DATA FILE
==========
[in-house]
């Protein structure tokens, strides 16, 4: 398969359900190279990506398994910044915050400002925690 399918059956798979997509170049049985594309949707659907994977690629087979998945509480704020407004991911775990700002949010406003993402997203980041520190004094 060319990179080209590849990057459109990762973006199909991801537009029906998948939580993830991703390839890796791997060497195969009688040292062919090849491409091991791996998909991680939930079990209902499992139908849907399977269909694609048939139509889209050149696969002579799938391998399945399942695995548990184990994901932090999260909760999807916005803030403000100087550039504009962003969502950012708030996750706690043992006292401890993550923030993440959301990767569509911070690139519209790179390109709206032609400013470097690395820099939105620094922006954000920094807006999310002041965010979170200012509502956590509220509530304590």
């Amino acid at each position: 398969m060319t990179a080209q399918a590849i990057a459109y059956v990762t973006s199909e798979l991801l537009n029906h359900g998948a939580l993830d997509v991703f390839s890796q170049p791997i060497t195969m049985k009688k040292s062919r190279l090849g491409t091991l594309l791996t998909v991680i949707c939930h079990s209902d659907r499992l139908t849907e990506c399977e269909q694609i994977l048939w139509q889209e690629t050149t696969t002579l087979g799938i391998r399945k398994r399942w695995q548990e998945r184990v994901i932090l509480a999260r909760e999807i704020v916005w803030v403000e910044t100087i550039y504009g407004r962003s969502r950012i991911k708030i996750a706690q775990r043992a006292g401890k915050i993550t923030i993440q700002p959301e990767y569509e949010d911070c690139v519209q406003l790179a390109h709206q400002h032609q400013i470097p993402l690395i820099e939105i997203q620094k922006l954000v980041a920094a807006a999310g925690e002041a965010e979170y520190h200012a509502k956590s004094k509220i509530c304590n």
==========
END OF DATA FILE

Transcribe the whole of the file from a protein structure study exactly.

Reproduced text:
[in-house]
């Protein structure tokens, strides 16, 4: 398969359900190279990506398994910044915050400002925690 399918059956798979997509170049049985594309949707659907994977690629087979998945509480704020407004991911775990700002949010406003993402997203980041520190004094 060319990179080209590849990057459109990762973006199909991801537009029906998948939580993830991703390839890796791997060497195969009688040292062919090849491409091991791996998909991680939930079990209902499992139908849907399977269909694609048939139509889209050149696969002579799938391998399945399942695995548990184990994901932090999260909760999807916005803030403000100087550039504009962003969502950012708030996750706690043992006292401890993550923030993440959301990767569509911070690139519209790179390109709206032609400013470097690395820099939105620094922006954000920094807006999310002041965010979170200012509502956590509220509530304590």
């Amino acid at each position: 398969m060319t990179a080209q399918a590849i990057a459109y059956v990762t973006s199909e798979l991801l537009n029906h359900g998948a939580l993830d997509v991703f390839s890796q170049p791997i060497t195969m049985k009688k040292s062919r190279l090849g491409t091991l594309l791996t998909v991680i949707c939930h079990s209902d659907r499992l139908t849907e990506c399977e269909q694609i994977l048939w139509q889209e690629t050149t696969t002579l087979g799938i391998r399945k398994r399942w695995q548990e998945r184990v994901i932090l509480a999260r909760e999807i704020v916005w803030v403000e910044t100087i550039y504009g407004r962003s969502r950012i991911k708030i996750a706690q775990r043992a006292g401890k915050i993550t923030i993440q700002p959301e990767y569509e949010d911070c690139v519209q406003l790179a390109h709206q400002h032609q400013i470097p993402l690395i820099e939105i997203q620094k922006l954000v980041a920094a807006a999310g925690e002041a965010e979170y520190h200012a509502k956590s004094k509220i509530c304590n």